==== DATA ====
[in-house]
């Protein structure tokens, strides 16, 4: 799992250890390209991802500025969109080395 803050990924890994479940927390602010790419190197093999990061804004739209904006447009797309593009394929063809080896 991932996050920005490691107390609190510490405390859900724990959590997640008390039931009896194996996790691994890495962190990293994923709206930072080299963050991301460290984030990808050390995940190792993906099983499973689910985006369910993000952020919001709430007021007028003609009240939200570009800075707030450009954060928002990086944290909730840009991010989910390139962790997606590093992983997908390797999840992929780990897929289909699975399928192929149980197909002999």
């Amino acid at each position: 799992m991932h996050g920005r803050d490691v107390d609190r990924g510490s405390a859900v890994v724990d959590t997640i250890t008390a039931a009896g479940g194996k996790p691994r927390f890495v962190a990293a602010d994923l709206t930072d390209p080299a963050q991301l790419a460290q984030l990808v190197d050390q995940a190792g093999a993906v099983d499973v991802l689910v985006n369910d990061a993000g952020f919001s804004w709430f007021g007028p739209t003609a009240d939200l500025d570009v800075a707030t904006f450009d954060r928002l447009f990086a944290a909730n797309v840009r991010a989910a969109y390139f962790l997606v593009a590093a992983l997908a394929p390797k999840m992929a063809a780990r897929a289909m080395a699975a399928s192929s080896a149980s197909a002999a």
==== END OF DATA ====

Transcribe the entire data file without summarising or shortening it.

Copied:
[in-house]
């Protein structure tokens, strides 16, 4: 799992250890390209991802500025969109080395 803050990924890994479940927390602010790419190197093999990061804004739209904006447009797309593009394929063809080896 991932996050920005490691107390609190510490405390859900724990959590997640008390039931009896194996996790691994890495962190990293994923709206930072080299963050991301460290984030990808050390995940190792993906099983499973689910985006369910993000952020919001709430007021007028003609009240939200570009800075707030450009954060928002990086944290909730840009991010989910390139962790997606590093992983997908390797999840992929780990897929289909699975399928192929149980197909002999």
């Amino acid at each position: 799992m991932h996050g920005r803050d490691v107390d609190r990924g510490s405390a859900v890994v724990d959590t997640i250890t008390a039931a009896g479940g194996k996790p691994r927390f890495v962190a990293a602010d994923l709206t930072d390209p080299a963050q991301l790419a460290q984030l990808v190197d050390q995940a190792g093999a993906v099983d499973v991802l689910v985006n369910d990061a993000g952020f919001s804004w709430f007021g007028p739209t003609a009240d939200l500025d570009v800075a707030t904006f450009d954060r928002l447009f990086a944290a909730n797309v840009r991010a989910a969109y390139f962790l997606v593009a590093a992983l997908a394929p390797k999840m992929a063809a780990r897929a289909m080395a699975a399928s192929s080896a149980s197909a002999a």